How to Play the Field and Score Cheap Baseball Tickets
Here is a primer on where to snag some of the steals. Just remember the cheer of fans and shoppers alike: Never pay retail.
The online scalping giant has become as much a part of the game as chewing tobacco and oblique strains. The trick is to find tickets that are discounted enough to offset the 10% service charge ($5 minimum) plus $4.95 email or $11.95 FedEx delivery. If you're still getting a deal after computing that, click away. Even the popular teams offer deals on the site.
On June 8, I found $10 same-day tickets available for baseball's best rivalry -- Yankees vs. Red Sox -- at Yankee Stadium, and $4 tickets for the Central Division-leading Indians visiting the Yanks on June 13. On the other coast, tickets for the defending champion San Francisco Giants were as low as $2 when they play the visiting Minnesota Twins June 21-23. Prices climb for the weekends -- but remain under the budget-conscious cap.
Resale venues like MLB-partnering StubHub offer teams a reality check. "It gives owners a sense of the market clearing price for a ticket," sports economist Andrew Zimbalist of Smith College told DailyFinance. "Otherwise they're shooting arrows into the dark. Scalpers and the secondary market tell owners what fans are willing to pay." (Full disclosure: I have tickets listed on the site and I'm itching for those suckers to move.)
Baseball began teaming up with the travel-deal publisher four years ago. Makes sense: After all, what's a game but a mini-vacation, right? The discounts often surpass 60%. In a recent flash issue, the Oakland A's were offering $24 tickets for $2. On occasion, teams want to give the peanut gallery a taste of the other side, offering luxury-box seats for $99. Travelzoo sales go through the teams and their ticket-selling engines, so you won't be able to avoid the add-on fees.
If a recent check is any indication, you are less likely to get deals for the bigger-market teams on the auction site (which also owns StubHub). The Chicago Cubs had nearly 10 times more tickets on eBay than the next team. The Cubs' cozy Wrigley Field and loyal fan base create high demand for tickets. Scalpers wait on deck to capitalize. For struggling small-market clubs, it's another matter. Two front-row tickets for a total of $29 is almost unheard of in any sport, but you could get them for the Kansas City Royals.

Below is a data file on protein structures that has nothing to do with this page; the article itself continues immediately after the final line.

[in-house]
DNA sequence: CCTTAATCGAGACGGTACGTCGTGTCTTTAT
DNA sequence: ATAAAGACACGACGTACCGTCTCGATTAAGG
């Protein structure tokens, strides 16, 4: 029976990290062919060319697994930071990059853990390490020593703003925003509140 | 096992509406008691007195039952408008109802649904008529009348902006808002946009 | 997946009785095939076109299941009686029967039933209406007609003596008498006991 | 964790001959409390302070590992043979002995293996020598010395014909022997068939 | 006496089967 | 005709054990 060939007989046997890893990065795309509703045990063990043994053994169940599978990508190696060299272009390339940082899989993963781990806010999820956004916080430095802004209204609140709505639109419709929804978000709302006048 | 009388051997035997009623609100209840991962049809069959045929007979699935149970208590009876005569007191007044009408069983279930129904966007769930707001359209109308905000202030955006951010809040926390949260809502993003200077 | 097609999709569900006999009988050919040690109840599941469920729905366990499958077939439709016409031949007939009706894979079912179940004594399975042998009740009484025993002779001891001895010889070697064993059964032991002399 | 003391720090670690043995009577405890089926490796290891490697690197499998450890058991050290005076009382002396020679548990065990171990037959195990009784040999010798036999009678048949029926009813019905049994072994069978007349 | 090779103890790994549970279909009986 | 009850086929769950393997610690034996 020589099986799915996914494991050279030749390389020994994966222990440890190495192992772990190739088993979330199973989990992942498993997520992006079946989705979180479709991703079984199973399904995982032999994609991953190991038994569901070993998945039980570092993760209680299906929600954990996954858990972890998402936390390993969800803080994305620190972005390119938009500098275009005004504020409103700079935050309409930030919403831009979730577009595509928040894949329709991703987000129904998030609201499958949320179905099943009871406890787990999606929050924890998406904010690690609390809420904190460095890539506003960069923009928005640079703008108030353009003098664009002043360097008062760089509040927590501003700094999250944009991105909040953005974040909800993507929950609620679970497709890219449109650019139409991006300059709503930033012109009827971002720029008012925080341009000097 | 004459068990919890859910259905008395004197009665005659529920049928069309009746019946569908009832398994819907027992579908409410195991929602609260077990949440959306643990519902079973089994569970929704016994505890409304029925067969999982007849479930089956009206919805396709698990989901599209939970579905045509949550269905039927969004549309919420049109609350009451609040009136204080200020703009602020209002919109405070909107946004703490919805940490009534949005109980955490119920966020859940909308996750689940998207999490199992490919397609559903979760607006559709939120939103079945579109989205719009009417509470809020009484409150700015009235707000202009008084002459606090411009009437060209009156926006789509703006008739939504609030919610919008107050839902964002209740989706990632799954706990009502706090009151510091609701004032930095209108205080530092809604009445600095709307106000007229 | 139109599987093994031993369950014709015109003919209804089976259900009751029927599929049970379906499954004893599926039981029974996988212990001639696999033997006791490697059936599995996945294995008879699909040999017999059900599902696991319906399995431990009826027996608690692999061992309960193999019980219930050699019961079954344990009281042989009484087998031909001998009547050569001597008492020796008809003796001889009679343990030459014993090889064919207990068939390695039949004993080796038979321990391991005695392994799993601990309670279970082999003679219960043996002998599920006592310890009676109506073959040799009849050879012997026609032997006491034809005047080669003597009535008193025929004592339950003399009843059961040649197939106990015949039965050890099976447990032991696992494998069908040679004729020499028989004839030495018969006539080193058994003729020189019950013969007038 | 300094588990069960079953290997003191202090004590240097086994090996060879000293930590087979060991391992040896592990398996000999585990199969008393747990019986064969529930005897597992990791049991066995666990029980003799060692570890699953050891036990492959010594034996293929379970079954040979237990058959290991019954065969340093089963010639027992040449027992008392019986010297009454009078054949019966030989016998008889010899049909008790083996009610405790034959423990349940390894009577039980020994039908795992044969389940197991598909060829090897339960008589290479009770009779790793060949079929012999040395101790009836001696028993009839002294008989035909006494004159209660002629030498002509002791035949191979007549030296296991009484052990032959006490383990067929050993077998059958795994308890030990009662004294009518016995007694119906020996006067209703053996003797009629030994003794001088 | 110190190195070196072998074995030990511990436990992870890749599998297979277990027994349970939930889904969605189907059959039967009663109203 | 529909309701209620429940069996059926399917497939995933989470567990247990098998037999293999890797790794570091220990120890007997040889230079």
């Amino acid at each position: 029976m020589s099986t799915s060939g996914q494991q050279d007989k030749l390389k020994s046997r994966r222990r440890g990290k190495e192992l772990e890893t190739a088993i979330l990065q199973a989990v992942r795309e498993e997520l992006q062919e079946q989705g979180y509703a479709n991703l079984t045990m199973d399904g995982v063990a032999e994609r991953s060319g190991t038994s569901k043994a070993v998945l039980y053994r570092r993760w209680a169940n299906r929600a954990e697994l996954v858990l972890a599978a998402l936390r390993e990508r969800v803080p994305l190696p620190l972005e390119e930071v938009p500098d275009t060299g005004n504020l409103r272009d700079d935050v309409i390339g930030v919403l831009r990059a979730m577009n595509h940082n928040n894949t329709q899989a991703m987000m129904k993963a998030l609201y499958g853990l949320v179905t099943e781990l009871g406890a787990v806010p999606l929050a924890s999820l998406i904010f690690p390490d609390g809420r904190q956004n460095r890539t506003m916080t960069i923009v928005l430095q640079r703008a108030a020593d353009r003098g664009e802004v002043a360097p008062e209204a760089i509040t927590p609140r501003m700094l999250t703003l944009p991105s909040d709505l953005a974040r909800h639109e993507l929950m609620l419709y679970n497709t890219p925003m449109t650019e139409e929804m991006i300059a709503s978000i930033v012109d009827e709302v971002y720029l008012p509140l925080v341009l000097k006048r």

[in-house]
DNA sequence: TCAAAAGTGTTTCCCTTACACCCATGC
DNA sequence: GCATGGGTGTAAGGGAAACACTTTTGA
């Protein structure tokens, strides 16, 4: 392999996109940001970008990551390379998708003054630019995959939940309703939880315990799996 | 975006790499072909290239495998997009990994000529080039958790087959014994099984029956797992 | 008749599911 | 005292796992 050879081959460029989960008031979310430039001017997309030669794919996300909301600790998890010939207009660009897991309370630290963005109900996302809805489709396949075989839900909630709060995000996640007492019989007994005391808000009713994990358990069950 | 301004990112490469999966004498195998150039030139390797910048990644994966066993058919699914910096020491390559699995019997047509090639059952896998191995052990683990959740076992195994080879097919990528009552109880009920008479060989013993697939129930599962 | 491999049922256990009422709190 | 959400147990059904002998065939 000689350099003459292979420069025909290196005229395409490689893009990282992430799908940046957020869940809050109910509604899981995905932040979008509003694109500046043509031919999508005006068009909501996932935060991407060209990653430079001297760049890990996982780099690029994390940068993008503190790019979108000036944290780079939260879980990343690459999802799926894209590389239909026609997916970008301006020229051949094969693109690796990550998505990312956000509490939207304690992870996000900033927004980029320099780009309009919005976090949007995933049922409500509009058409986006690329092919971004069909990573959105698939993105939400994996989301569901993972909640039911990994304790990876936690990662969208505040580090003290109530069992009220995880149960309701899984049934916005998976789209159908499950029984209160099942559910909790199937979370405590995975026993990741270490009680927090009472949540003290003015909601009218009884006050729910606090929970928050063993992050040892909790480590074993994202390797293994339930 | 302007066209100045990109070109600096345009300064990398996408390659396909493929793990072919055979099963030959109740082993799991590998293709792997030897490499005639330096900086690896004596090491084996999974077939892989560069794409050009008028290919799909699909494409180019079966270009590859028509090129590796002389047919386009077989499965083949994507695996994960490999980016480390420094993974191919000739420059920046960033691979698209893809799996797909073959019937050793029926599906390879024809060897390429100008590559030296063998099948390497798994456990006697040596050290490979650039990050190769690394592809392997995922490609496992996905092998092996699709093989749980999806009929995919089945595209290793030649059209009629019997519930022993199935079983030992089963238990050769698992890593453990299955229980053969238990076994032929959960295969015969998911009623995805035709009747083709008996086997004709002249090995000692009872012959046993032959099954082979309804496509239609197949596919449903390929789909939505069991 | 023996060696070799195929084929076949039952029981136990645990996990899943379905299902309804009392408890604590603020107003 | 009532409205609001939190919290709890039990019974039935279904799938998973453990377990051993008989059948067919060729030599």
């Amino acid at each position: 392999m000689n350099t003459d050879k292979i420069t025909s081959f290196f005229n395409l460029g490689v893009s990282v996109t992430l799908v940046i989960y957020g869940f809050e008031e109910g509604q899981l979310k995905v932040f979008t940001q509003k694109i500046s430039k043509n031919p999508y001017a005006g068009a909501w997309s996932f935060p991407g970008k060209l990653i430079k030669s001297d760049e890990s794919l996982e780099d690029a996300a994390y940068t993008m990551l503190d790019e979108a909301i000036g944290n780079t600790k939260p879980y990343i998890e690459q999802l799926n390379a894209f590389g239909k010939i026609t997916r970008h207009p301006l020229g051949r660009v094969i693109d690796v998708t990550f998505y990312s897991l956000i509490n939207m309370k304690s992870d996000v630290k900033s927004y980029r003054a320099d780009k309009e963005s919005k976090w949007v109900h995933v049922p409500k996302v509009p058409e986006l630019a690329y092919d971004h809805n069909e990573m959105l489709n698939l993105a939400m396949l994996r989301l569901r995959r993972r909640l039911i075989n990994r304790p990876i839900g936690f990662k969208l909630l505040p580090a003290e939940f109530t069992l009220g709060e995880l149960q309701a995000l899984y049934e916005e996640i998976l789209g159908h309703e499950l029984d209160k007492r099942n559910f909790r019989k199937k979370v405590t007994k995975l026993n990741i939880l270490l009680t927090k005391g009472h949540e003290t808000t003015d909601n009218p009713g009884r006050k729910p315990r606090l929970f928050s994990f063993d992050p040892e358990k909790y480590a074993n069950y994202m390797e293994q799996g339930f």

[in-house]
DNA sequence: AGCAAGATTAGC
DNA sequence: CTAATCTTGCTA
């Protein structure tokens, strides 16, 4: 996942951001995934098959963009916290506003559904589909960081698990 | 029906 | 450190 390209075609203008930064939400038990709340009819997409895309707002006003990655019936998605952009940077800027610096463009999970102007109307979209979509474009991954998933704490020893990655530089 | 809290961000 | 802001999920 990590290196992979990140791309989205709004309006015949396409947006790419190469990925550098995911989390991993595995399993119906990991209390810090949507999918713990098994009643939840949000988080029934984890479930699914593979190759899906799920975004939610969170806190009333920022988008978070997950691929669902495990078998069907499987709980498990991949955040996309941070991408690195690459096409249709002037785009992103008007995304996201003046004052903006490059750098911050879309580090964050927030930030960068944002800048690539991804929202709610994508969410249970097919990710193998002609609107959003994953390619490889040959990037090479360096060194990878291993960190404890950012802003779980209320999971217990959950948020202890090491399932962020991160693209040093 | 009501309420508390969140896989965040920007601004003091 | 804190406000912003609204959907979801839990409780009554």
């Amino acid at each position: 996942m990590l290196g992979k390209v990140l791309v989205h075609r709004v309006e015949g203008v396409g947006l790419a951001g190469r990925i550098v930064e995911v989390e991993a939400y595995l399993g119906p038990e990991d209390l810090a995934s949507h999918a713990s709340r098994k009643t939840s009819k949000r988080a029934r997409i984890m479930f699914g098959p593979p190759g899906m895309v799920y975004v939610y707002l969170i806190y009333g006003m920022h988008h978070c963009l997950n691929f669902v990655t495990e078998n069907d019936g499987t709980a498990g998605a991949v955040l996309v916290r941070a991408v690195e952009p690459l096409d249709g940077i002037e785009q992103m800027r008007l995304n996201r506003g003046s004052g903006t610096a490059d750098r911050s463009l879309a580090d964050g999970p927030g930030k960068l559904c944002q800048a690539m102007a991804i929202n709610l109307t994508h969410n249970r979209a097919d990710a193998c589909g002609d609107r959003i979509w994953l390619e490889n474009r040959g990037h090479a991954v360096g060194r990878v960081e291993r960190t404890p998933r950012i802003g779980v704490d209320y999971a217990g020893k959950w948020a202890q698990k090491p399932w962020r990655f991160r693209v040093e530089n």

• Official Team Sites
Teams recognize that you haven't been coming to the ballpark as much as you used to, and they want you back. Always check their official MLB websites. I clicked on one big-city outfit low in the standings, the Houston Astros, and found a heck of a deal: Two kids 14 and under get in free with one paying adult in the upper-level seats all summer. That means a family of four can attend for $14. Smuggle in the goodies, and you have a day at the ballpark for what it costs to watch it on TV with a pizza. Some teams also pour on the promotions with soda companies in watch-and-eat ticket combos. The Arizona Diamondbacks, for example, sell a bleacher ticket, hot dog, 24-ounce Pepsi and coupon for another Pepsi (burp) for $19.
• Scalpers at the Ballpark
This seems so quaint now, doesn't it? But buying in person is the best way to avoid pesky surcharges. As a baseball lover who has gained entry to games both with a press pass and via the subway ticket pimp, I can tell you that the best thing to remember is that the law of supply and demand applies. It's no different in the stadium parking lot than on the Internet. That's why you should have a good idea of what will be available for how much before you get there. Study the market conditions -- the home team's standing, the popularity of the opponent, the weather, the starting pitchers, etc. You will find the occasional season ticket holder who wants to unload tickets for a nominal fee or nothing, but don't count on it. (And don't forget to check the local scalping laws). Waiting out a scalper to get the lowest price comes with risk. If you bring your kids and strike out, you'll find out that there is indeed crying in baseball.